The Spallation Neutron Source has continued to operate at reduced power in recent months while waiting on additional target vessels (there were two vessel failures last fall) to arrive, but the recent operations at SNS have reportedly been good — actually better than good, according to division director Kevin Jones.
“SNS is operating at 850 kW this week, as it has been since we resumed operation in mid-January,” Jones said in an email response to questions. ” We just reported our performance for the January-March quarter to the Department of Energy, and I’m pleased to tell you that our beam availability against schedule for this period was 94%. Just last week we had our first-ever week with beam availability of over 99% (less than one hour of down time for 159 hours of operation).”
More good news: Jones said a newly manufactured target vessel arrived on Thursday, and there are high expectations for future operations. Much effort is being expended to better understand what caused the premature failures last fall and two years ago and to avert them in the future.
“This is a standard mercury flow target, but incorporates two important design changes,” he said. “One design change eliminates the trapezoidal plate that was the location of three of the last four leaks. That component is now machined from a single piece of metal stock.”
The other design change is the “bolt-on water shroud, that will now be standard on all targets we receive,” Jones stated. “This greatly facilitates our ability to do post-irradiation examination (after the vessel has been removed from the target location).”
Besides that, the ORNL team has decided to put in place some additional instruments on the new target to try to get more data on the “structural response” of the vessel after it is put into place and receives its first pounding from the proton beam.
“Specifically, we added 8 very small fiber-optic-based strain gauges at strategic locations on the mercury vessel of the target assembly, and have designed the systems necessary to get data from these strain gauges when this target is installed and first exposed to single beam pulses,” Jones said. “Should this work, we will get very valuable data on strain and deformation that will validate our computational models. These data would be obtained when the target is placed in service.”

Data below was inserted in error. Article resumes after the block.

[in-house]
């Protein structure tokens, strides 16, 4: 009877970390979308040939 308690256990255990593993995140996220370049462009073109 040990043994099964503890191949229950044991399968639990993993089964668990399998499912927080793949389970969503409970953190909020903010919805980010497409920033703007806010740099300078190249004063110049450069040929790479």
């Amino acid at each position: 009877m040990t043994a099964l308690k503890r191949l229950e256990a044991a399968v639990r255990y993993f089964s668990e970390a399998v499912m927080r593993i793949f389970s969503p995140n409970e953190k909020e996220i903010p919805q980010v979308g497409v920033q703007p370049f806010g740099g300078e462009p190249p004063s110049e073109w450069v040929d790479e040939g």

The SNS team hasn’t yet ramped up the power level (which means more neutrons for experiments), but that’s coming later this month.
“Next week we will be off for a short scheduled maintenance period, during which we will reconfigure the accelerator to support higher power operation,” Jones said. ” When we decided last fall to run at 850 kW we made some adjustments to reduce our overall power consumption and hence reduce utility costs. We will also undertake some tasks intended to ensure that we can operate well at higher power.”
After the brief pause, the plan is to restart the SNS systems on April 18 and resume neutron production three days later, the ORNL official said.
“Our intention is to run above 1 MW on target, with a goal of about 1.2-1.25 MW for sustained operation not too long after we resume neutron production,” he said.
“If the current target operates well at the increased power level we anticipate that the next scheduled target replacement would occur in early October 2015.”
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